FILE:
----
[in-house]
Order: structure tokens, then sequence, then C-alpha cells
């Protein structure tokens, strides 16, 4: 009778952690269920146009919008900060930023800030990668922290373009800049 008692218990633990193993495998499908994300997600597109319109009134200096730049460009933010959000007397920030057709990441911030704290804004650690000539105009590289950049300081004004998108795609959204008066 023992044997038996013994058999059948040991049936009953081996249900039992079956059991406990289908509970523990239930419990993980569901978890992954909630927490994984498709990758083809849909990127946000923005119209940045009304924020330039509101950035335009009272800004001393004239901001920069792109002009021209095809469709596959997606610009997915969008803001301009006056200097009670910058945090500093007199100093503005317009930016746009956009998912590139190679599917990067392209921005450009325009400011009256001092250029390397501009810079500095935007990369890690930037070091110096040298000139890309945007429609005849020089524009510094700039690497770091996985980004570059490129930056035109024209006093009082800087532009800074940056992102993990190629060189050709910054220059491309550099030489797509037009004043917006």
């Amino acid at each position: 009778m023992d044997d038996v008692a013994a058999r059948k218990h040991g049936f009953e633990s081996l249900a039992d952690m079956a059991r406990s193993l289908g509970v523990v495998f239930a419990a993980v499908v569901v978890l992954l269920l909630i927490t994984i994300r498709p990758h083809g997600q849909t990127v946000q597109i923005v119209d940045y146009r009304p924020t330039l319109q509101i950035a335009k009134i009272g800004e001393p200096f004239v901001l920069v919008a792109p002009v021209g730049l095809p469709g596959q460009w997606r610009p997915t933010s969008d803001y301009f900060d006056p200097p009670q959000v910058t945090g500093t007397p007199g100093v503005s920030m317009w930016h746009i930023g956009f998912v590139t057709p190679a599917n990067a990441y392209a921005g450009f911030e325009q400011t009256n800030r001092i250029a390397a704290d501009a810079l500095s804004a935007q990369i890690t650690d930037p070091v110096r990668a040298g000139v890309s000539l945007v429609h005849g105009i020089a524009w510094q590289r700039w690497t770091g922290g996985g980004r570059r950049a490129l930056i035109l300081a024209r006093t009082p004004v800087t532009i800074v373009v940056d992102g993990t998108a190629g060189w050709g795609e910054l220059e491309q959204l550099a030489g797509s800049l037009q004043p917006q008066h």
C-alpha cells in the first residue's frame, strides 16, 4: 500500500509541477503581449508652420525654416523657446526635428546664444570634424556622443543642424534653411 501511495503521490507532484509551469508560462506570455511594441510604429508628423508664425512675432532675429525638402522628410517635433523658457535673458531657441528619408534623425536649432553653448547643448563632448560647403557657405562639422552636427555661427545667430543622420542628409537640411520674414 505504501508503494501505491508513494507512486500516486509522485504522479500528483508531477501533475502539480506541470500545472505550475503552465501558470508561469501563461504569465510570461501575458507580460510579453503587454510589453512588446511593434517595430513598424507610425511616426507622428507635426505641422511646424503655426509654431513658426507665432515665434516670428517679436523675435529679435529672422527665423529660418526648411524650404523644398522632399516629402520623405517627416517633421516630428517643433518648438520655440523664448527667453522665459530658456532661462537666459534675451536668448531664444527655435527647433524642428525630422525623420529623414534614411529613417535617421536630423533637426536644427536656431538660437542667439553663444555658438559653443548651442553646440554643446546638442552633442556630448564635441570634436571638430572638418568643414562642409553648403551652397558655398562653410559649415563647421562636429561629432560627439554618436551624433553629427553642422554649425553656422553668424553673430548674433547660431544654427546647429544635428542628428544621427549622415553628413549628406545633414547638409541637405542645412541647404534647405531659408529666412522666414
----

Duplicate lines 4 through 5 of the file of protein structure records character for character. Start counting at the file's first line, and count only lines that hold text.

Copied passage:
């Amino acid at each position: 009778m023992d044997d038996v008692a013994a058999r059948k218990h040991g049936f009953e633990s081996l249900a039992d952690m079956a059991r406990s193993l289908g509970v523990v495998f239930a419990a993980v499908v569901v978890l992954l269920l909630i927490t994984i994300r498709p990758h083809g997600q849909t990127v946000q597109i923005v119209d940045y146009r009304p924020t330039l319109q509101i950035a335009k009134i009272g800004e001393p200096f004239v901001l920069v919008a792109p002009v021209g730049l095809p469709g596959q460009w997606r610009p997915t933010s969008d803001y301009f900060d006056p200097p009670q959000v910058t945090g500093t007397p007199g100093v503005s920030m317009w930016h746009i930023g956009f998912v590139t057709p190679a599917n990067a990441y392209a921005g450009f911030e325009q400011t009256n800030r001092i250029a390397a704290d501009a810079l500095s804004a935007q990369i890690t650690d930037p070091v110096r990668a040298g000139v890309s000539l945007v429609h005849g105009i020089a524009w510094q590289r700039w690497t770091g922290g996985g980004r570059r950049a490129l930056i035109l300081a024209r006093t009082p004004v800087t532009i800074v373009v940056d992102g993990t998108a190629g060189w050709g795609e910054l220059e491309q959204l550099a030489g797509s800049l037009q004043p917006q008066h």
C-alpha cells in the first residue's frame, strides 16, 4: 500500500509541477503581449508652420525654416523657446526635428546664444570634424556622443543642424534653411 501511495503521490507532484509551469508560462506570455511594441510604429508628423508664425512675432532675429525638402522628410517635433523658457535673458531657441528619408534623425536649432553653448547643448563632448560647403557657405562639422552636427555661427545667430543622420542628409537640411520674414 505504501508503494501505491508513494507512486500516486509522485504522479500528483508531477501533475502539480506541470500545472505550475503552465501558470508561469501563461504569465510570461501575458507580460510579453503587454510589453512588446511593434517595430513598424507610425511616426507622428507635426505641422511646424503655426509654431513658426507665432515665434516670428517679436523675435529679435529672422527665423529660418526648411524650404523644398522632399516629402520623405517627416517633421516630428517643433518648438520655440523664448527667453522665459530658456532661462537666459534675451536668448531664444527655435527647433524642428525630422525623420529623414534614411529613417535617421536630423533637426536644427536656431538660437542667439553663444555658438559653443548651442553646440554643446546638442552633442556630448564635441570634436571638430572638418568643414562642409553648403551652397558655398562653410559649415563647421562636429561629432560627439554618436551624433553629427553642422554649425553656422553668424553673430548674433547660431544654427546647429544635428542628428544621427549622415553628413549628406545633414547638409541637405542645412541647404534647405531659408529666412522666414